Comparing truck beds, the Tacoma offers 38 cu ft. of space from its 5-foot bed and 47 cu ft. from its 6-foot bed. The Ridgeline offers 34 cu ft. from its bed, which is a bit shallower than what one would find in a traditional body-on-frame truck bed. Worth noting though is that the Ridgeline’s bed floor is completely flat, lacking the wheel-well intrusions found in other truck beds, and it includes an in-bed trunk offering an additional 7.3 cu ft. of storage space. The trunk even includes a drain plug, allowing it to be filled with ice and used as a cooler.
The Tacoma’s interior employs a lot of hard plastic; you won’t mistake yourself for being in a luxury car or even in a regular old SUV from behind the wheel of the Tacoma. The seats are firm and the seating position is a bit awkward. No trim level of the Tacoma offers power seats. Altogether, the Tacoma’s interior is lacking.
The Ridgeline’s interior is far statelier and more SUVlike than the Tacoma’s, which shouldn’t come as a surprise given that it’s based heavily upon that of the Pilot SUV. The Ridgeline offers an available heated steering wheel, power-operated driver and passenger seats and a memory driver’s seat. Thanks to its use of quality materials and its extremely functional layout, the Ridgeline’s interior is regarded as being best-in-class among midsize pickups, and back seat passengers are treated to best-in-class legroom as well.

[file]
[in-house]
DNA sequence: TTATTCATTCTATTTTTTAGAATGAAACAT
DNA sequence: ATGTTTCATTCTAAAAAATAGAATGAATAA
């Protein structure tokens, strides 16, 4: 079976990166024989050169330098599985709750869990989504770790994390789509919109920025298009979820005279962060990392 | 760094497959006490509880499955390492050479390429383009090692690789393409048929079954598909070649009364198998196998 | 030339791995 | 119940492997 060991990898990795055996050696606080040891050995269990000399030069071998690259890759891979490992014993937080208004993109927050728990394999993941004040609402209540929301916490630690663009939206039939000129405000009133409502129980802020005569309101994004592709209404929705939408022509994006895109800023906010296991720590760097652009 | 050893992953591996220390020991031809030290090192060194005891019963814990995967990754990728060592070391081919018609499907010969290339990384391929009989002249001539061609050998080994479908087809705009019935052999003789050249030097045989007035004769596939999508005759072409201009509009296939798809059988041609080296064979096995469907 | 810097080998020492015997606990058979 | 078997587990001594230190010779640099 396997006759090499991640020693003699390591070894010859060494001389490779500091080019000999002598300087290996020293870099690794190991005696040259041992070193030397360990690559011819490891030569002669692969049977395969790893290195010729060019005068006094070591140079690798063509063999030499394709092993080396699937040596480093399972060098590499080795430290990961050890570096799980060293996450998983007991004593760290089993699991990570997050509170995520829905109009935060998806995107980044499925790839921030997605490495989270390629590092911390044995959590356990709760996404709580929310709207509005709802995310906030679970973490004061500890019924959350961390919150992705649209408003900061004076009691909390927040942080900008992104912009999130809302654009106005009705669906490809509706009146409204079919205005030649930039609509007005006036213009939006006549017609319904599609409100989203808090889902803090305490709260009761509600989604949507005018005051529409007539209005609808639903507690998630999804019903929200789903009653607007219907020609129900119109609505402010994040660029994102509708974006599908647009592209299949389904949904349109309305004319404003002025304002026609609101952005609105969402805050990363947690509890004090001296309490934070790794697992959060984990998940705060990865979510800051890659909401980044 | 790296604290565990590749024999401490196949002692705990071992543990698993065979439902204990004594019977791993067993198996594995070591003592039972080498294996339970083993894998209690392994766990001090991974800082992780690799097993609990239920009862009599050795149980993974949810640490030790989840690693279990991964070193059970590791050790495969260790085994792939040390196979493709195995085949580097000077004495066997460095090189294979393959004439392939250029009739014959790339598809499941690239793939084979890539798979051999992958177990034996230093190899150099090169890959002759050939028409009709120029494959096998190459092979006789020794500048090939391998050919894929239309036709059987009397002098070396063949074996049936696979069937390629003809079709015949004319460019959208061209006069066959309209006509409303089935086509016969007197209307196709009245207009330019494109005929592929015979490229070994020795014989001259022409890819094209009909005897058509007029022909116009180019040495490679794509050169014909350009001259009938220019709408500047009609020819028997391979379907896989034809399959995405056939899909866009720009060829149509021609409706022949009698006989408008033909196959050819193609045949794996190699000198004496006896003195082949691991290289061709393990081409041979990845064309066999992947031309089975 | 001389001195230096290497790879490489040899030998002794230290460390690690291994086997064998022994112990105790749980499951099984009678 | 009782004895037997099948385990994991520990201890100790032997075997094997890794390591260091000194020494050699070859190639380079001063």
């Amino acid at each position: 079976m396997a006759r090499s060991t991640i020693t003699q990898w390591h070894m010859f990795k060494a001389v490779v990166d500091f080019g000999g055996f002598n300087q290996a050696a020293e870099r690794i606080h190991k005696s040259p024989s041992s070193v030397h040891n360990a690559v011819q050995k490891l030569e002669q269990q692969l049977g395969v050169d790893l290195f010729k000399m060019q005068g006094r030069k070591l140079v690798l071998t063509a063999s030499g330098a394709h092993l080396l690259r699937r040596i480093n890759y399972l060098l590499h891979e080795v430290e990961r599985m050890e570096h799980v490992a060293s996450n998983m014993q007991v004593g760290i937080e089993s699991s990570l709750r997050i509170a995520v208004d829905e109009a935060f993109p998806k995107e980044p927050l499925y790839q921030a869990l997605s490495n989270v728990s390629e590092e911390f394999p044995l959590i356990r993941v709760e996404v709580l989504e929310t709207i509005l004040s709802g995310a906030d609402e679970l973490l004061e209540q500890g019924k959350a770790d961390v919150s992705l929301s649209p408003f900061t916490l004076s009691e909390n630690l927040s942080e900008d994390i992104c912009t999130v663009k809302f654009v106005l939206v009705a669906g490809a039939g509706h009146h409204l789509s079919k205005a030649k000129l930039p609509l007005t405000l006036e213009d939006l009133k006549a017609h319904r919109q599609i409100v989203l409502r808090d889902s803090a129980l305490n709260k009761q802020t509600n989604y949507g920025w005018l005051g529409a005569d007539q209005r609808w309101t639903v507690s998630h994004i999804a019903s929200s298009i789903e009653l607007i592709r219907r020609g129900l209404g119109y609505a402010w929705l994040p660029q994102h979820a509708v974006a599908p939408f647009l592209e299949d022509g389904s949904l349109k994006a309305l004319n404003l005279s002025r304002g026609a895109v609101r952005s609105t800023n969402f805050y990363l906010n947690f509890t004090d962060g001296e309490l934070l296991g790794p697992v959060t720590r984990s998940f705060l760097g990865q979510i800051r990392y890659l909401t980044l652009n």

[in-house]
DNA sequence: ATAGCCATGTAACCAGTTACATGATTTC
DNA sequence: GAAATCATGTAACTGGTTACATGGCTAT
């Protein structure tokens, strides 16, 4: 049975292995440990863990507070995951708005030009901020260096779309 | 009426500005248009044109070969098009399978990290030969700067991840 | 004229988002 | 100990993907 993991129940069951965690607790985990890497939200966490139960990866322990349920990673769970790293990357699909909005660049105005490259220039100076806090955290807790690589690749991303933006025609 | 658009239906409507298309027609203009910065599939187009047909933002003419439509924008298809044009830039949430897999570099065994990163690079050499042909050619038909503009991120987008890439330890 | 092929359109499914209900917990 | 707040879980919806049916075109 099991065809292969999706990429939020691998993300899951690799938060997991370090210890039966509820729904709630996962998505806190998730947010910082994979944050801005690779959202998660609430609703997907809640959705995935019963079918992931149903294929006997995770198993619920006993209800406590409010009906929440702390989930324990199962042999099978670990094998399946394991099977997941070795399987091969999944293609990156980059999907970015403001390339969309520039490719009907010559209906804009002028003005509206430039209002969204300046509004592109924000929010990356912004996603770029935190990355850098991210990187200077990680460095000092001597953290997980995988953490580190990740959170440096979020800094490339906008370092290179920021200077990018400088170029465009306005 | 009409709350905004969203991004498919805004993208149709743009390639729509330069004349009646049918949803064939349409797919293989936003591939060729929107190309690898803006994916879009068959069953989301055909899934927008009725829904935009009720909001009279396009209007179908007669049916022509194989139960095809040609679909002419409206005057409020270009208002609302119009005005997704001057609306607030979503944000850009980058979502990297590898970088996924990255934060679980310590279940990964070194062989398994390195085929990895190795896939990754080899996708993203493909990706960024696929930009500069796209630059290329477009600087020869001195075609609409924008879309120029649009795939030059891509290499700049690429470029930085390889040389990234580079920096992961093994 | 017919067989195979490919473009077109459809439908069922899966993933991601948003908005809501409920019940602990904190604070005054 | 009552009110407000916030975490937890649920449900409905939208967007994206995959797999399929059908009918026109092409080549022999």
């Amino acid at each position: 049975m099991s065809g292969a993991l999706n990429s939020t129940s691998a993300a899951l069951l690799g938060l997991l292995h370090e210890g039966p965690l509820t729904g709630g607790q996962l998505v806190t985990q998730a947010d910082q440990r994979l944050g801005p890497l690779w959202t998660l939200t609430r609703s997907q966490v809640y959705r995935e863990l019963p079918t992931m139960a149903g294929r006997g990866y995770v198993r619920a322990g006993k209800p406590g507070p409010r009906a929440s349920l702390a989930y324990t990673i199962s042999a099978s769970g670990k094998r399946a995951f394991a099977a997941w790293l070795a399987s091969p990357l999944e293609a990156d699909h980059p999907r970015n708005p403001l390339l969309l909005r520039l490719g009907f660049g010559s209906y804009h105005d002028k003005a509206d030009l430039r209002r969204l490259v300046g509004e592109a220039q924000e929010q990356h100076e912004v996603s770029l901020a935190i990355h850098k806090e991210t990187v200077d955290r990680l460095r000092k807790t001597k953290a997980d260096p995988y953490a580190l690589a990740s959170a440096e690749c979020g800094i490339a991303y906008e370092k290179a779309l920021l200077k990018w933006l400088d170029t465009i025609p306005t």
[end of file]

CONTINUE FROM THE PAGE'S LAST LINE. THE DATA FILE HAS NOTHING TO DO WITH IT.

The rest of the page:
While the mainstream trim levels of the Tacoma and the Ridgeline are pretty evenly matched, the Tacoma offers a number of additional flavors that you can’t find on the Ridgeline, each of which aims to change either the on- or off-road driving experience. First is the Tacoma TRD Sport, which offers added style and improves on-road handling through a unique suspension setup. The Tacoma TRD Off-Road offers mild all-terrain tires, a Bilstein suspension setup, locking rear differential, Crawl Control and Multi-Terrain Select modes and styling elements that serve to beef up the Tacoma for off-road use. The Tacoma TRD Pro takes the TRD Off-Road a step further, adding a front skid plate, high-performance off-road suspension that provides a 1-in lift, a TRD catback exhaust and a number of exterior changes that give the vehicle an aggressive look.